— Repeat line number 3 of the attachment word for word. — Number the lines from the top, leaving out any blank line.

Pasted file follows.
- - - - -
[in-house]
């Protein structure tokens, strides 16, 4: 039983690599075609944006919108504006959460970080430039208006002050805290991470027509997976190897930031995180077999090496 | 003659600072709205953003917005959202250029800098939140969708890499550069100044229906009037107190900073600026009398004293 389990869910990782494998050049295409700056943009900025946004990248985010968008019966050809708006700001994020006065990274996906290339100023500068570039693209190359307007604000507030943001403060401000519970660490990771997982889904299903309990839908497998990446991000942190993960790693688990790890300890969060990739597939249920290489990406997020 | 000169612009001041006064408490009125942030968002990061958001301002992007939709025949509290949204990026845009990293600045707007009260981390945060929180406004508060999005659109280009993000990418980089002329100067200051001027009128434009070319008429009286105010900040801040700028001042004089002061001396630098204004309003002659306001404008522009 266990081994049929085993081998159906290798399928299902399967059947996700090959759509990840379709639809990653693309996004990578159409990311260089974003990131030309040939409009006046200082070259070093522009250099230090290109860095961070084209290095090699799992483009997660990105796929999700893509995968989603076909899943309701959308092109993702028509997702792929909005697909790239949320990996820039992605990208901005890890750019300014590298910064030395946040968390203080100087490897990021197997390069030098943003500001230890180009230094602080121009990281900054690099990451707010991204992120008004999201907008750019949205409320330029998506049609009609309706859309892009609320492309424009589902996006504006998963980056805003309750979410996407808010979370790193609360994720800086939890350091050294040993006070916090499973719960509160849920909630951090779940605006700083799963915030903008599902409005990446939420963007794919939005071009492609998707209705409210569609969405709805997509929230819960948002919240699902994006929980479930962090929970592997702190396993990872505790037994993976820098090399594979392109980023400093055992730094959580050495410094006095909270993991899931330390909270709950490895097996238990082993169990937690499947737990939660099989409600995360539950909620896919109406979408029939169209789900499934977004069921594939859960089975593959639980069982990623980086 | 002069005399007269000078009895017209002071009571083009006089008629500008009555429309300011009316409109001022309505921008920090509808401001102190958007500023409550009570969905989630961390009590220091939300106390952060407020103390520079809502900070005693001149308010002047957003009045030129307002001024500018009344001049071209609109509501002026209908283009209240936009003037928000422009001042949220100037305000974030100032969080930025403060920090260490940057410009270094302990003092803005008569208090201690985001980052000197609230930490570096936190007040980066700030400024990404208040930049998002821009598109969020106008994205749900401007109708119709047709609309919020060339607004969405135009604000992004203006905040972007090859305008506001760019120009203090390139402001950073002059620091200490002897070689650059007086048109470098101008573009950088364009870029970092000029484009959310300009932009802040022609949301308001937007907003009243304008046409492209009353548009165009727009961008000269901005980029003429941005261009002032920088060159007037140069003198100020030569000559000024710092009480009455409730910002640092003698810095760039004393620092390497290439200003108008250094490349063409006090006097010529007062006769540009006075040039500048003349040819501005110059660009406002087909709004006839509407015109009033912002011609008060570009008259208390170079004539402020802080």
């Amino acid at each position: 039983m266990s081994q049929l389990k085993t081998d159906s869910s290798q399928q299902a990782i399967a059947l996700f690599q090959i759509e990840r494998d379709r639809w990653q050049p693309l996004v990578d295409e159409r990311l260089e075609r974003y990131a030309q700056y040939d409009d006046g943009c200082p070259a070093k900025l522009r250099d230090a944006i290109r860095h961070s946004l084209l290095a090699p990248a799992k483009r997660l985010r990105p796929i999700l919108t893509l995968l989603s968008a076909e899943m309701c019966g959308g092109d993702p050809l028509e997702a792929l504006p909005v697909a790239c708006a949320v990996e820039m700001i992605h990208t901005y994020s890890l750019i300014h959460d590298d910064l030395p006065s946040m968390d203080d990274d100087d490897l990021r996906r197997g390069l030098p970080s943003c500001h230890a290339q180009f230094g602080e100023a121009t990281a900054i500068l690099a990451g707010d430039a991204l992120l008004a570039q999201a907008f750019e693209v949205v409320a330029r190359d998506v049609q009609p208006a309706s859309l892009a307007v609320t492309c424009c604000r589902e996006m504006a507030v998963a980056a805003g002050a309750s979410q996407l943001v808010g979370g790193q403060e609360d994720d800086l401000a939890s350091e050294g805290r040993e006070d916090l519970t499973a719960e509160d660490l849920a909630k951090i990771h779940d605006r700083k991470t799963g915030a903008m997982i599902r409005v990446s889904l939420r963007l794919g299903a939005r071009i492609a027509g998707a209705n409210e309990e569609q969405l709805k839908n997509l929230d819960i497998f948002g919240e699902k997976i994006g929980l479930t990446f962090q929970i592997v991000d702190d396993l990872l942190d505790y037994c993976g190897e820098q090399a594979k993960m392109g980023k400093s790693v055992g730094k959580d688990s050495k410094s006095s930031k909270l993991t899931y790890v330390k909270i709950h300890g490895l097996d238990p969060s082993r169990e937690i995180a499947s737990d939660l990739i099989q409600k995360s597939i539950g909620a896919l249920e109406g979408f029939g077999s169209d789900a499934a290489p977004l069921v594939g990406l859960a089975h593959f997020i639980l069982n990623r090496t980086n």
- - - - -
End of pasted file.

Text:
């Amino acid at each position: 039983m266990s081994q049929l389990k085993t081998d159906s869910s290798q399928q299902a990782i399967a059947l996700f690599q090959i759509e990840r494998d379709r639809w990653q050049p693309l996004v990578d295409e159409r990311l260089e075609r974003y990131a030309q700056y040939d409009d006046g943009c200082p070259a070093k900025l522009r250099d230090a944006i290109r860095h961070s946004l084209l290095a090699p990248a799992k483009r997660l985010r990105p796929i999700l919108t893509l995968l989603s968008a076909e899943m309701c019966g959308g092109d993702p050809l028509e997702a792929l504006p909005v697909a790239c708006a949320v990996e820039m700001i992605h990208t901005y994020s890890l750019i300014h959460d590298d910064l030395p006065s946040m968390d203080d990274d100087d490897l990021r996906r197997g390069l030098p970080s943003c500001h230890a290339q180009f230094g602080e100023a121009t990281a900054i500068l690099a990451g707010d430039a991204l992120l008004a570039q999201a907008f750019e693209v949205v409320a330029r190359d998506v049609q009609p208006a309706s859309l892009a307007v609320t492309c424009c604000r589902e996006m504006a507030v998963a980056a805003g002050a309750s979410q996407l943001v808010g979370g790193q403060e609360d994720d800086l401000a939890s350091e050294g805290r040993e006070d916090l519970t499973a719960e509160d660490l849920a909630k951090i990771h779940d605006r700083k991470t799963g915030a903008m997982i599902r409005v990446s889904l939420r963007l794919g299903a939005r071009i492609a027509g998707a209705n409210e309990e569609q969405l709805k839908n997509l929230d819960i497998f948002g919240e699902k997976i994006g929980l479930t990446f962090q929970i592997v991000d702190d396993l990872l942190d505790y037994c993976g190897e820098q090399a594979k993960m392109g980023k400093s790693v055992g730094k959580d688990s050495k410094s006095s930031k909270l993991t899931y790890v330390k909270i709950h300890g490895l097996d238990p969060s082993r169990e937690i995180a499947s737990d939660l990739i099989q409600k995360s597939i539950g909620a896919l249920e109406g979408f029939g077999s169209d789900a499934a290489p977004l069921v594939g990406l859960a089975h593959f997020i639980l069982n990623r090496t980086n």